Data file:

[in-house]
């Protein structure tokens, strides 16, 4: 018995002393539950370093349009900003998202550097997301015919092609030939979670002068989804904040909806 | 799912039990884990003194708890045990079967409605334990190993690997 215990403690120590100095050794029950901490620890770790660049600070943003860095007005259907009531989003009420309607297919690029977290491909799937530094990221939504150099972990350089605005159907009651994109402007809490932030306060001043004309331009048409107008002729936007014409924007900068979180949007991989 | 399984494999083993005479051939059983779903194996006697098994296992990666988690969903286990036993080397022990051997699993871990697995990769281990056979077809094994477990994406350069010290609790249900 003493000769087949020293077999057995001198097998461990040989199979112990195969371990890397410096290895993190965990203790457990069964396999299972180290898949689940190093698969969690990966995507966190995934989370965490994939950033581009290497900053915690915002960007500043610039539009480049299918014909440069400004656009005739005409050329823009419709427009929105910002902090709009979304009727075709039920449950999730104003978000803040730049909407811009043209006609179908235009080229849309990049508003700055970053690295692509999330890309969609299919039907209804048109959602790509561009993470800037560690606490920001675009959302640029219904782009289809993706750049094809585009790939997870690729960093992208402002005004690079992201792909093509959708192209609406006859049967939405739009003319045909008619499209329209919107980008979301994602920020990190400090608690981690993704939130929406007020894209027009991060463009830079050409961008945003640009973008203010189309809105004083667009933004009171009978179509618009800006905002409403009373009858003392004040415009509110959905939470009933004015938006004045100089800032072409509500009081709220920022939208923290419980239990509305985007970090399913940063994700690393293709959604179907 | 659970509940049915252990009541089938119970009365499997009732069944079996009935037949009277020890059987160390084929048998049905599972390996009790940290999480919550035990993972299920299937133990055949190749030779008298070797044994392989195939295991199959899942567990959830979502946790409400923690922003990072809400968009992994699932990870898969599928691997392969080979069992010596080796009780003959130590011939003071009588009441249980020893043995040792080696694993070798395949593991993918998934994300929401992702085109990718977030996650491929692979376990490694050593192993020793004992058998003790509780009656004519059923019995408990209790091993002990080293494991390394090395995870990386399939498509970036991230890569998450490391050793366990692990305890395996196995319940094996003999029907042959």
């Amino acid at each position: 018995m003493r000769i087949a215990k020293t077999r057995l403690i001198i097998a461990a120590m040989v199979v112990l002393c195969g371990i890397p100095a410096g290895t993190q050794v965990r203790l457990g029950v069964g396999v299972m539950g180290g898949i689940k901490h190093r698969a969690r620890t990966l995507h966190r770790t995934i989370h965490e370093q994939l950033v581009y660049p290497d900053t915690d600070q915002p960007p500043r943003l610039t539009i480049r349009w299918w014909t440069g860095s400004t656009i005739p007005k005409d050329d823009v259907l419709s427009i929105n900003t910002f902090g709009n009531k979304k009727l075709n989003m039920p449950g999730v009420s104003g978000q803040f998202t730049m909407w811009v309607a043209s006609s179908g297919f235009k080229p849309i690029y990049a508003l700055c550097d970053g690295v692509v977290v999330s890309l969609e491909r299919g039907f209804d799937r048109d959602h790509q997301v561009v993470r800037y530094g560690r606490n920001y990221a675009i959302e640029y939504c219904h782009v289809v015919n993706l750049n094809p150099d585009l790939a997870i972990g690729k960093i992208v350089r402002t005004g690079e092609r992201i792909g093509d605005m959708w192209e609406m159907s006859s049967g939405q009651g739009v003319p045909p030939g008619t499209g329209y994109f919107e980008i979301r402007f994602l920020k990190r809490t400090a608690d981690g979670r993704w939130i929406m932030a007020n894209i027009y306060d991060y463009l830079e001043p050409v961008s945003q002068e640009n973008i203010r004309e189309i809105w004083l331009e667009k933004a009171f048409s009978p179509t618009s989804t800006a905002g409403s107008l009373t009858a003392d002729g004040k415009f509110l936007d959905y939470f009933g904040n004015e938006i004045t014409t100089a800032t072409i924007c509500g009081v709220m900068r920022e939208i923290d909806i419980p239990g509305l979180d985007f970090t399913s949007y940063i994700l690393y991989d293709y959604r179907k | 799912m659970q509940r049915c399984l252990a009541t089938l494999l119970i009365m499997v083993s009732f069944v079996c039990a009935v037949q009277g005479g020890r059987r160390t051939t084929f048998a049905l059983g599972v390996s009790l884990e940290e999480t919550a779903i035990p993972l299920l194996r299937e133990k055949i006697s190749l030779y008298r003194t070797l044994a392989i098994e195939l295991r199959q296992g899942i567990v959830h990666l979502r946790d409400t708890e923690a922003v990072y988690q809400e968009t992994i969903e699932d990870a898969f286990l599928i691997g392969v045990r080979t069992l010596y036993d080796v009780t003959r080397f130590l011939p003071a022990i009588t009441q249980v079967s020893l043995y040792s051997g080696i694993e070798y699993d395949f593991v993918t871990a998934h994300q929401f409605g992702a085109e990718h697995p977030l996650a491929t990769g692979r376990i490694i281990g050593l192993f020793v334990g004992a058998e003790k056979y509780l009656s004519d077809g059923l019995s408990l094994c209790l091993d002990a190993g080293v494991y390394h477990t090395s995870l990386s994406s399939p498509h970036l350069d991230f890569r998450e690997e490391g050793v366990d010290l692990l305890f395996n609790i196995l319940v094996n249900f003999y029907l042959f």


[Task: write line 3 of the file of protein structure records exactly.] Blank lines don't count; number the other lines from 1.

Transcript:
């Amino acid at each position: 018995m003493r000769i087949a215990k020293t077999r057995l403690i001198i097998a461990a120590m040989v199979v112990l002393c195969g371990i890397p100095a410096g290895t993190q050794v965990r203790l457990g029950v069964g396999v299972m539950g180290g898949i689940k901490h190093r698969a969690r620890t990966l995507h966190r770790t995934i989370h965490e370093q994939l950033v581009y660049p290497d900053t915690d600070q915002p960007p500043r943003l610039t539009i480049r349009w299918w014909t440069g860095s400004t656009i005739p007005k005409d050329d823009v259907l419709s427009i929105n900003t910002f902090g709009n009531k979304k009727l075709n989003m039920p449950g999730v009420s104003g978000q803040f998202t730049m909407w811009v309607a043209s006609s179908g297919f235009k080229p849309i690029y990049a508003l700055c550097d970053g690295v692509v977290v999330s890309l969609e491909r299919g039907f209804d799937r048109d959602h790509q997301v561009v993470r800037y530094g560690r606490n920001y990221a675009i959302e640029y939504c219904h782009v289809v015919n993706l750049n094809p150099d585009l790939a997870i972990g690729k960093i992208v350089r402002t005004g690079e092609r992201i792909g093509d605005m959708w192209e609406m159907s006859s049967g939405q009651g739009v003319p045909p030939g008619t499209g329209y994109f919107e980008i979301r402007f994602l920020k990190r809490t400090a608690d981690g979670r993704w939130i929406m932030a007020n894209i027009y306060d991060y463009l830079e001043p050409v961008s945003q002068e640009n973008i203010r004309e189309i809105w004083l331009e667009k933004a009171f048409s009978p179509t618009s989804t800006a905002g409403s107008l009373t009858a003392d002729g004040k415009f509110l936007d959905y939470f009933g904040n004015e938006i004045t014409t100089a800032t072409i924007c509500g009081v709220m900068r920022e939208i923290d909806i419980p239990g509305l979180d985007f970090t399913s949007y940063i994700l690393y991989d293709y959604r179907k | 799912m659970q509940r049915c399984l252990a009541t089938l494999l119970i009365m499997v083993s009732f069944v079996c039990a009935v037949q009277g005479g020890r059987r160390t051939t084929f048998a049905l059983g599972v390996s009790l884990e940290e999480t919550a779903i035990p993972l299920l194996r299937e133990k055949i006697s190749l030779y008298r003194t070797l044994a392989i098994e195939l295991r199959q296992g899942i567990v959830h990666l979502r946790d409400t708890e923690a922003v990072y988690q809400e968009t992994i969903e699932d990870a898969f286990l599928i691997g392969v045990r080979t069992l010596y036993d080796v009780t003959r080397f130590l011939p003071a022990i009588t009441q249980v079967s020893l043995y040792s051997g080696i694993e070798y699993d395949f593991v993918t871990a998934h994300q929401f409605g992702a085109e990718h697995p977030l996650a491929t990769g692979r376990i490694i281990g050593l192993f020793v334990g004992a058998e003790k056979y509780l009656s004519d077809g059923l019995s408990l094994c209790l091993d002990a190993g080293v494991y390394h477990t090395s995870l990386s994406s399939p498509h970036l350069d991230f890569r998450e690997e490391g050793v366990d010290l692990l305890f395996n609790i196995l319940v094996n249900f003999y029907l042959f």